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Film Night at the Mary Pickford Theater: Tuesday, January 15

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Tuesday, January 15th, 2018, at 6:30 p.m.

Every month, films from the Library’s collection are shown at the Mary Pickford Theater in the James Madison building, ranging from titles newly preserved by the National Audio Visual Conservation Center film lab, classics from the National Film Registry, and lesser known titles worthy of discovery.

This month we present a pre-Code double bill of The Hatchet Man and Hard to Handle. The Motion Picture Production Code (known popularly as the Hays Code) was a set of rules guiding the content and themes of motion pictures in Hollywood from the early 1930s into the 1960s. The Code was an attempt to censor what many saw as immoral content, including crime, sex, profanity, and violence. This pair of pre-code classics was recently preserved by the Packard Campus Film Preservation Lab from nitrate negatives in the United Artists Collection.

Lobby card for "The Hatchet Man" (First National, 1932).
Lobby card for “The Hatchet Man” (First National, 1932).

THE HATCHET MAN (First National, 1932). Directed by William A. Wellman. Screenplay by J. Grubb Alexander, based on the play “The Honorable Mr. Wong” by Achmed Abdullah and David Belasco. With Edward G. Robinson, Loretta Young, Dudley Digges, Leslie Fenton, Edmund Breese. (73 min, black & white, 35mm).

Edward G. Robinson plays an enforcer for a Chinese syndicate who must execute his childhood friend, but promises to care for his daughter. Expertly made, albeit with Hollywood’s customary indifference to race and ethnicity, the film features another of Robinson’s remarkable portrayals of immigrant outsiders, a role he honed to perfection during the 1930’s. Curiously dismissed by the actor as “one of my most horrible memories,” “The Hatchet Man” has over the years grown in stature both as an intriguing take on the conventions of Warner Bros. crime dramas, and as one of director William Wellman’s most underappreciated works (author Frank T. Thompson called it a “film of great beauty and style”).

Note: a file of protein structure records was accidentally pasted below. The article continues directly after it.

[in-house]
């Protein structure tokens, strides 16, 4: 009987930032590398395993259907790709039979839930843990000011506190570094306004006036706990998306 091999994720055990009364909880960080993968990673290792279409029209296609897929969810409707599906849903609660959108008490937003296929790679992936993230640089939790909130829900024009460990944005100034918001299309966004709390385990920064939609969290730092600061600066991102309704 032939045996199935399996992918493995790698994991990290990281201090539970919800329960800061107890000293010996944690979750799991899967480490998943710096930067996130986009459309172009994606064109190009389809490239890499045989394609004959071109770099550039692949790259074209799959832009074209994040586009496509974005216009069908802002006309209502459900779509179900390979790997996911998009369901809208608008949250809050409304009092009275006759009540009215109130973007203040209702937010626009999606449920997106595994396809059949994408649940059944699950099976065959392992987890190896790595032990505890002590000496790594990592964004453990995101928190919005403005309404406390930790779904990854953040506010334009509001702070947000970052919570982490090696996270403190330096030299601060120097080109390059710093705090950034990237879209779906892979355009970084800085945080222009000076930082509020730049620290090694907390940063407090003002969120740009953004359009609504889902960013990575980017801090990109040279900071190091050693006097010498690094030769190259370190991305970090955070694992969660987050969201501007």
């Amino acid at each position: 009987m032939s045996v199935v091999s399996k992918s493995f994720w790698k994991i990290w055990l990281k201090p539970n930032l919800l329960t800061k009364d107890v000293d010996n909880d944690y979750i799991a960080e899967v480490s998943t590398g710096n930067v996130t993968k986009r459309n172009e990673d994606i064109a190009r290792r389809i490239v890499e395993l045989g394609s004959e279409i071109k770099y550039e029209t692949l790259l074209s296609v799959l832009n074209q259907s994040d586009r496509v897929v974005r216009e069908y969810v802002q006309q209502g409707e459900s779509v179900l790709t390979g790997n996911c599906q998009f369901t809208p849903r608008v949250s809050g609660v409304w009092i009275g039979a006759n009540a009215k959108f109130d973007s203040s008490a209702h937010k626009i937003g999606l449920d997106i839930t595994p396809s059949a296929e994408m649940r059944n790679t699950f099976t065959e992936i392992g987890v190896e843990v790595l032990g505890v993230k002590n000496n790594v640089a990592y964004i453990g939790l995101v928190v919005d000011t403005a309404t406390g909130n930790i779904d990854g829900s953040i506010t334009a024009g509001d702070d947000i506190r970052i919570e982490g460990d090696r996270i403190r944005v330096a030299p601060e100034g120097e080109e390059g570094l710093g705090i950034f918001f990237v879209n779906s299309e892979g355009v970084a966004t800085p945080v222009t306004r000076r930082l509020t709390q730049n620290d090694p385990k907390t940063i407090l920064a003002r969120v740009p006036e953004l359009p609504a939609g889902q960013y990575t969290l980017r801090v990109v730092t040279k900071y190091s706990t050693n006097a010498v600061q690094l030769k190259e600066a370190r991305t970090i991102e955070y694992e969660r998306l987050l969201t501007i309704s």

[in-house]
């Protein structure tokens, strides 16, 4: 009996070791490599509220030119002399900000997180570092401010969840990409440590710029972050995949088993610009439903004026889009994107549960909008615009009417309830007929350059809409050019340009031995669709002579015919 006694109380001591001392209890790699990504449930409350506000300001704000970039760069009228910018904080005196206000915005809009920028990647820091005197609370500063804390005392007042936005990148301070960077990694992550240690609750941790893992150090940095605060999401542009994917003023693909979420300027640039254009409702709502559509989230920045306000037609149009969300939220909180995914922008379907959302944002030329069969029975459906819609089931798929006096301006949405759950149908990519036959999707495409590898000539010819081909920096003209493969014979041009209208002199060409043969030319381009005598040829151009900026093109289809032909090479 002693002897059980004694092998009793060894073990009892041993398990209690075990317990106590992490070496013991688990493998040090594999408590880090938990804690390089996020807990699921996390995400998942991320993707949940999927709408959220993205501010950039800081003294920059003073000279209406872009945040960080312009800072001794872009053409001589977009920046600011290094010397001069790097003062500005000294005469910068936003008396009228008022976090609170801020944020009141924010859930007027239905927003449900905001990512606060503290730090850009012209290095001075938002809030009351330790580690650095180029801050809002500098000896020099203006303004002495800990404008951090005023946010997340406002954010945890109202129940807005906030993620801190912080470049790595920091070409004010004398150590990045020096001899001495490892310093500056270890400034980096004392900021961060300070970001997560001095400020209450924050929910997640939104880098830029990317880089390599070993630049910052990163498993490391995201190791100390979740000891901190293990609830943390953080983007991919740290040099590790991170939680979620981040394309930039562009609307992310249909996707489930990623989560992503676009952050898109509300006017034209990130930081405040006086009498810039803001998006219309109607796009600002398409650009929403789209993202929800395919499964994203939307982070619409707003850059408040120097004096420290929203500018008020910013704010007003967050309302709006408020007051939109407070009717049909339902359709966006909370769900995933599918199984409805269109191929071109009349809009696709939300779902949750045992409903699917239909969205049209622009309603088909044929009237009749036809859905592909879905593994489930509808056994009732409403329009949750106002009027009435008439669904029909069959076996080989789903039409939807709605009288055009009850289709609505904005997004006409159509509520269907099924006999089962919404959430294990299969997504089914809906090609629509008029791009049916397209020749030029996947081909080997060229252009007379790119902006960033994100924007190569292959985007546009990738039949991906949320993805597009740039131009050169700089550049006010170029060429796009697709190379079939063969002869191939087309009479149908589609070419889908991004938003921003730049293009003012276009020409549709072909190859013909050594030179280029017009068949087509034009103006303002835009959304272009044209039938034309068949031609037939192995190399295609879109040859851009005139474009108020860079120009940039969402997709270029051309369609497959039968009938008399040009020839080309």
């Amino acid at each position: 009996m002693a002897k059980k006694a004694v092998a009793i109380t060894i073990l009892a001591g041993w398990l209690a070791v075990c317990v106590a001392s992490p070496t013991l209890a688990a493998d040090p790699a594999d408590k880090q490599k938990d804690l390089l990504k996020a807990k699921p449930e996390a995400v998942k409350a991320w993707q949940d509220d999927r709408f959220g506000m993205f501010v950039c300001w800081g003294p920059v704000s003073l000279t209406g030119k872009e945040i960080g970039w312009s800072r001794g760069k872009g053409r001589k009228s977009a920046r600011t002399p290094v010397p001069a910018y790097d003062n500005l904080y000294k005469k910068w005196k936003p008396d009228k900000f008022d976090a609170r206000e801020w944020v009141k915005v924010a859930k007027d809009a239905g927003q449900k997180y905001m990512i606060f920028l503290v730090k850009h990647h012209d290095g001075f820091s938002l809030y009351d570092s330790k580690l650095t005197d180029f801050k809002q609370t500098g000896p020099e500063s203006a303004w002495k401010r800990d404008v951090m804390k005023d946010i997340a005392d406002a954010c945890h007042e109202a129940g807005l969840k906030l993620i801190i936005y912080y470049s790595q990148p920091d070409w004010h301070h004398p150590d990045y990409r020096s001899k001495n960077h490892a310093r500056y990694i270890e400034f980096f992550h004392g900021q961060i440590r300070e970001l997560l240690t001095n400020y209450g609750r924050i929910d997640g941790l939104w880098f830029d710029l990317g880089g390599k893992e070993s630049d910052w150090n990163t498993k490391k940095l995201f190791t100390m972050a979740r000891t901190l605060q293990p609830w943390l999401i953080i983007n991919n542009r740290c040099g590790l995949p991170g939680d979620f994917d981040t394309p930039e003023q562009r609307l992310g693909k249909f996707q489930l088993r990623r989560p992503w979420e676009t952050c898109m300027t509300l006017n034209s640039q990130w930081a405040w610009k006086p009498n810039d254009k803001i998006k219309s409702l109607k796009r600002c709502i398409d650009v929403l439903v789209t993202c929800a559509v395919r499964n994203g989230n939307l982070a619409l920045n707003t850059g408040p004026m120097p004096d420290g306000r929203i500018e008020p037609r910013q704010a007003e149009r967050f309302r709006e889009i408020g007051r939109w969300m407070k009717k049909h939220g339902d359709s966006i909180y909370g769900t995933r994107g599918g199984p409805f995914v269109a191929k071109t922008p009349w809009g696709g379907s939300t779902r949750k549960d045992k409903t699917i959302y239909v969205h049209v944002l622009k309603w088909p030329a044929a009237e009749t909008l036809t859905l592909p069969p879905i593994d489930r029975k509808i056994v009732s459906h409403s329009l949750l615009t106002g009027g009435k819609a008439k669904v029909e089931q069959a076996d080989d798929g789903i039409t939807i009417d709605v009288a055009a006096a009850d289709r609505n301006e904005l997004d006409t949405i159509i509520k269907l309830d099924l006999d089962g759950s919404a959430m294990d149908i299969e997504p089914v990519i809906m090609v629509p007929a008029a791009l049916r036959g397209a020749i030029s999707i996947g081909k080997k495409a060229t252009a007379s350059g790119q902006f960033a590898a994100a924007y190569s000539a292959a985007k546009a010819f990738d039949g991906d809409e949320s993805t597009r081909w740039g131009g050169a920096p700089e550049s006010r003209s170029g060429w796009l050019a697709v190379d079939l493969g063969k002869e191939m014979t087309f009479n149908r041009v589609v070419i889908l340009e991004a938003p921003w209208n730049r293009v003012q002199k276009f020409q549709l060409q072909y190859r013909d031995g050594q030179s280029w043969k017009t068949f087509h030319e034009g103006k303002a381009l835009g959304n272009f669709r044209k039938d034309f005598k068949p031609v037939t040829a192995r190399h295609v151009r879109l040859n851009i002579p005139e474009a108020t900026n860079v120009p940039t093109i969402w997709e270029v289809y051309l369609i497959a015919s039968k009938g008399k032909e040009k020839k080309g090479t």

Lobby card for "Hard to Handle" (Warner Bros., 1933).
Lobby card for “Hard to Handle” (Warner Bros., 1933).

HARD TO HANDLE (Warner Bros., 1933). Directed by Mervyn LeRoy. Screenplay by Wilson Mizner and Robert Lord, from a story by Houston Branch. With James Cagney, Mary Brian, Allen Jenkins, Ruth Donnelly, Claire Dodd. (76 min, black & white, 35mm).

After a six-month absence from Hollywood due to a dispute with Jack Warner, James Cagney returned to the screen as the fast-talking publicity man Lefty Merrill in the appropriately titled “Hard to Handle.” Promoting everything from marathon dance contests to skin creams and Florida real estate, “Lefty” is a quintessential Cagney character, a shrewd, streetwise operator, ready to bend the law for success and profit. Frenetically paced, packed with zingers (“the public is like a cow, bellowing to be milked”), and with the grapefruit making a comeback following its legendary application in “The Public Enemy” (1931).

Seating is on a first-come first-serve basis.  Doors open at 6:00 pm.

For more information on our programs, please visit the Mary Pickford Theater website.

The Mary Pickford Theater is located on the 3rd floor of the Library of Congress James Madison Building, 101 Independence Ave. SE, Washington, DC, 20540.

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